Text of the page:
A herculean assemblage of primary documents, many of which have deteriorated to illegibility since its original publication, Ancient Records of Egypt illuminates both the incredible complexity of Egyptian society and the almost insuperable difficulties of reconstructing a lost civilization.
Volume 3 of Ancient Records of Egypt opens on the chaotic aftermath of King Akhenaten's religious revolution. Breasted chronicles the precarious reigns of Akhenaten's successors and the political and legal reforms of King Horemheb, who succeeded to the throne after the passing of the last members of the royal family. This volume contains the important edict of Horemheb, intended to prevent the oppressive abuses connected with the collection of taxes from the common people, and the inscriptions of Roy, high priest of Amon, showing the first transmission from father to son of the office of the high priest.
In the context of a long history of mutilating and altering reliefs for political purposes, Breasted discusses the insertion into a relief of the figure of Ramesses II in order to reinforce his claim to the throne. This volume also includes the treaty of alliance that sealed peace with the Hittites under Ramesses II; a series of documents that record the invasion of Libyans and Mediterranean Sea people during the reign of Merneptah; and the Great Temple of Abu Simbel, the most remarkable of the rock-cut temples of Egypt.
This first complete paperback edition of Breasted's five-volume Ancient Records of Egypt makes available to a new audience a milestone in Egyptology and in the compilation of documentary histories. Clearly annotated for the lay reader, the documents provide copious evidence of trade relations, construction activities, diplomatic envoys, foreign expeditions, and other aspects of a vigorous, highly organized, and centrally controlled society. Breasted's commentary is both rigorously documented and accessible, suffused with a contagious fascination for the events, the personalities, the cultural practices, and the sophistication these records indicate
With volume 4 of Ancient Records of Egypt, James Henry Breasted brings us to the end of the self-governed era of ancient Egyptian civilization. Chief among the documents contained in this volume are the inscriptions from the Medinet Habu Temple, one of the most completely preserved temples of Egypt, and the great Papyrus Harris, the largest (133 feet long) and most sumptuous papyrus extant, 95 percent of which Breasted was the first to study closely. Together these documents present a detailed record of the reign and benefactions of Ramesses III, whose reign lasted more than thirty years.
Volume 4 includes intriguing records of the harem conspiracy and legal documents that indicate the extent of robberies of royal tombs. Records of the Nile levels at Karnak provide important chronological landmarks, while the Stela of Piye (Piankhi), which documents the Nubian kingdom already in existence as a full-fledged power, provides information on the internal political climate of Egypt during a time when no aggressive monarch controlled the whole country. Breasted also notes where these ancient Egyptian records intersect with accounts of the same events from other sources, such as the mutiny of Psamtik I's troops as inscribed on the alabaster statue of Nesuhor and as narrated by Herodotus.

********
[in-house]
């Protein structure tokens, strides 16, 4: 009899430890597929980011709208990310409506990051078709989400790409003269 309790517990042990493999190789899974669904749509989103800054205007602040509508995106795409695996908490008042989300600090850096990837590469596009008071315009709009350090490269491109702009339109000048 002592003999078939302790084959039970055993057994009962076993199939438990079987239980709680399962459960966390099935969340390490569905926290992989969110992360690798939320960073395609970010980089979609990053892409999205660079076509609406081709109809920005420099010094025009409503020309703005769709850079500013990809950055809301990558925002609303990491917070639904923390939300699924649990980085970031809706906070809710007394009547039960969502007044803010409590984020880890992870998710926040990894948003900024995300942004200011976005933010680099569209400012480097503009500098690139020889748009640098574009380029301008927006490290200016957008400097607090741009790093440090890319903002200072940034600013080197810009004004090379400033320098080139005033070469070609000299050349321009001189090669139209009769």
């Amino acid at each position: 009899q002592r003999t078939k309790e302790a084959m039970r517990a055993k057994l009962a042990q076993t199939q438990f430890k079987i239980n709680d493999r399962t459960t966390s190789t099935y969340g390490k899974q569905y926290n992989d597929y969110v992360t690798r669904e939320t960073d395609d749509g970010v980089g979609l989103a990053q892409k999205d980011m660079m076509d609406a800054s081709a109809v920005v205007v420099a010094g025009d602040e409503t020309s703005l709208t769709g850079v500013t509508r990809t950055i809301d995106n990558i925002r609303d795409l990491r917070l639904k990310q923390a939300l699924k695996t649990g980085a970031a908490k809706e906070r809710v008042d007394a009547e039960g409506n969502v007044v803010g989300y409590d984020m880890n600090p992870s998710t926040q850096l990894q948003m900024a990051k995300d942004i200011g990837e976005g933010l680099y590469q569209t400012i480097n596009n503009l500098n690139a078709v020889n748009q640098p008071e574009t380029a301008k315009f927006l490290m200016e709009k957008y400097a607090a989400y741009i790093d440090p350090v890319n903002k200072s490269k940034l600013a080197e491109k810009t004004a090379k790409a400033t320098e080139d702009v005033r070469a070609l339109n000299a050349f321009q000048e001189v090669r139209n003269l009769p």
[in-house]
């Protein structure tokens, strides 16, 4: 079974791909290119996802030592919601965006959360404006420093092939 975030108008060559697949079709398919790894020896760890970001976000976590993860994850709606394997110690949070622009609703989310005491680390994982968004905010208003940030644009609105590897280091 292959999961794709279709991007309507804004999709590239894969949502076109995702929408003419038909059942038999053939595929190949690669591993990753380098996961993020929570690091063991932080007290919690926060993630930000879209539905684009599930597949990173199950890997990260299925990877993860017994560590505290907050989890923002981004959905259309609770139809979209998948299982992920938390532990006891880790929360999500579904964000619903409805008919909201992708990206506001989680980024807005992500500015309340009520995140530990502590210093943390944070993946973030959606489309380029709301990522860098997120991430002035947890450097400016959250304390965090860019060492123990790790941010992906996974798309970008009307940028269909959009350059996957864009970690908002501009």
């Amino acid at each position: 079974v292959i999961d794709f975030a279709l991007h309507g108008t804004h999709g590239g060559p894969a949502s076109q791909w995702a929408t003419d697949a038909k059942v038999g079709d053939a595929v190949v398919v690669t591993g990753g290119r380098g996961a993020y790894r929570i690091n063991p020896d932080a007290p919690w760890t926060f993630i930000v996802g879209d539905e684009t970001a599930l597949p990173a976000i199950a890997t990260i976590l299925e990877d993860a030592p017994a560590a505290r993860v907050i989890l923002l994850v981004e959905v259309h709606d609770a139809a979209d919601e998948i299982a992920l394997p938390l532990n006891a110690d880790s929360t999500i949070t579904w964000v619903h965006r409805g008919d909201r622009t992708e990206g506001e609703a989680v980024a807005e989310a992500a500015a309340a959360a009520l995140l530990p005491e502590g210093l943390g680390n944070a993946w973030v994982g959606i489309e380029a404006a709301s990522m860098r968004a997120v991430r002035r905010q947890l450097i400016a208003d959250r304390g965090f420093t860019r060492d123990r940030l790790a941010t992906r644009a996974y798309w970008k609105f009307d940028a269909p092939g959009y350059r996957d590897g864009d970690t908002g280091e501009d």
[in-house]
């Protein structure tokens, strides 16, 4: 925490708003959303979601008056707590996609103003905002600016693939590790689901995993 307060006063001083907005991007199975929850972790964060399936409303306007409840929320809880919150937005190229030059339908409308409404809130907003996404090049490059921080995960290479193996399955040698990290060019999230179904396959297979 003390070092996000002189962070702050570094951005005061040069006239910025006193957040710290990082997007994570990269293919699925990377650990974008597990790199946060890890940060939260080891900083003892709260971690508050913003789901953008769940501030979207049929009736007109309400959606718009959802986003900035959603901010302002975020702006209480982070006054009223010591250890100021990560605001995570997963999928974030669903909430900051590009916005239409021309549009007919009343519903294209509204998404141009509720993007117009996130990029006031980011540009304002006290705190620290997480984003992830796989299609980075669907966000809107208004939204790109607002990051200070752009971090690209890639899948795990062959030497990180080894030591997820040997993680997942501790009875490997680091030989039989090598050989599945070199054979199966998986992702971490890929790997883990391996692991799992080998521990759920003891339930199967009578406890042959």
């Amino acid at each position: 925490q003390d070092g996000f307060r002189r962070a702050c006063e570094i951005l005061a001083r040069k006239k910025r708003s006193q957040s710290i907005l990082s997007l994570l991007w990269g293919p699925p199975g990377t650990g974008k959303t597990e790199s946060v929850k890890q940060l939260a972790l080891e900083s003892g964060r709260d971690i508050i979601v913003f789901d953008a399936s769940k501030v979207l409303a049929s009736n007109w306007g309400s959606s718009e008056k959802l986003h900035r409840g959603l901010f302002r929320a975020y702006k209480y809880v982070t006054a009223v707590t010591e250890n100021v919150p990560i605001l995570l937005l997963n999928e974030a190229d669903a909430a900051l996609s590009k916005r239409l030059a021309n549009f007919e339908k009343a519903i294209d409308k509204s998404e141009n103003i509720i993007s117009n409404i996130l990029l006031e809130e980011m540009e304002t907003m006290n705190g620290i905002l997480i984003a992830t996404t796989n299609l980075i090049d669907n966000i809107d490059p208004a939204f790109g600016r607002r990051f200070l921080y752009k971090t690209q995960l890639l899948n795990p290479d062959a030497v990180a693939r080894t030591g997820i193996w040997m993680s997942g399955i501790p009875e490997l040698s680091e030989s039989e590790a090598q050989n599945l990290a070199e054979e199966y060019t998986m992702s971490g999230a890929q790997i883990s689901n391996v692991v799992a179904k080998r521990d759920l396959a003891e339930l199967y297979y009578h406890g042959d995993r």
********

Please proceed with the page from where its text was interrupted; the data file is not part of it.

In effect, Ancient Records of Egypt offers a valuable dual record. On the one hand, Breasted presents the events and personages of ancient Egypt as recorded in the documents. On the other hand, he presents a history of the documents themselves. Fragmentary or partially destroyed, carved on temple and tomb walls or written on fragile scrolls of leather or papyrus, even inscribed on the coffins and temple linens of the royal and priestly mummy wrappings, these records offer an irreplaceable primary source on a fascinating civilization.
An indispensable companion to any of the other volumes of Ancient Records of Egypt, the Supplementary Bibliographies and Indices facilitates direct access to specific information on the people, places, and inscriptions catalogued by James Henry Breasted. Exhaustively compiled and intelligently arranged, these indices include the kings and queens, temples and geographical locations, divine names, and titles and ranks encompassed by three thousand years of Egyptian history. Also provided are indices of all Egyptian, Hebrew, and Arabic terms mentioned in the texts, as well as a complete listing of the records with their location in Lepsius's Denkmäler.
This first paperback edition of Ancient Records of Egypt features the important addition of bibliographies by Peter A. Piccione, together with an introduction that puts Breasted's historical commentaries into modern perspective. These bibliographies offer valuable guidance on new translations and modern treatments of the inscriptions included in Ancient Records of Egypt. Professor Piccione points the reader toward recent studies of Egyptian chronology and modern scholarship on Egyptian and Nubian history. He also provides information on anthologies of Egyptian texts in translation and topographical bibliographies that suggest further reading on specific ancient Egyptian monuments, texts, and reliefs.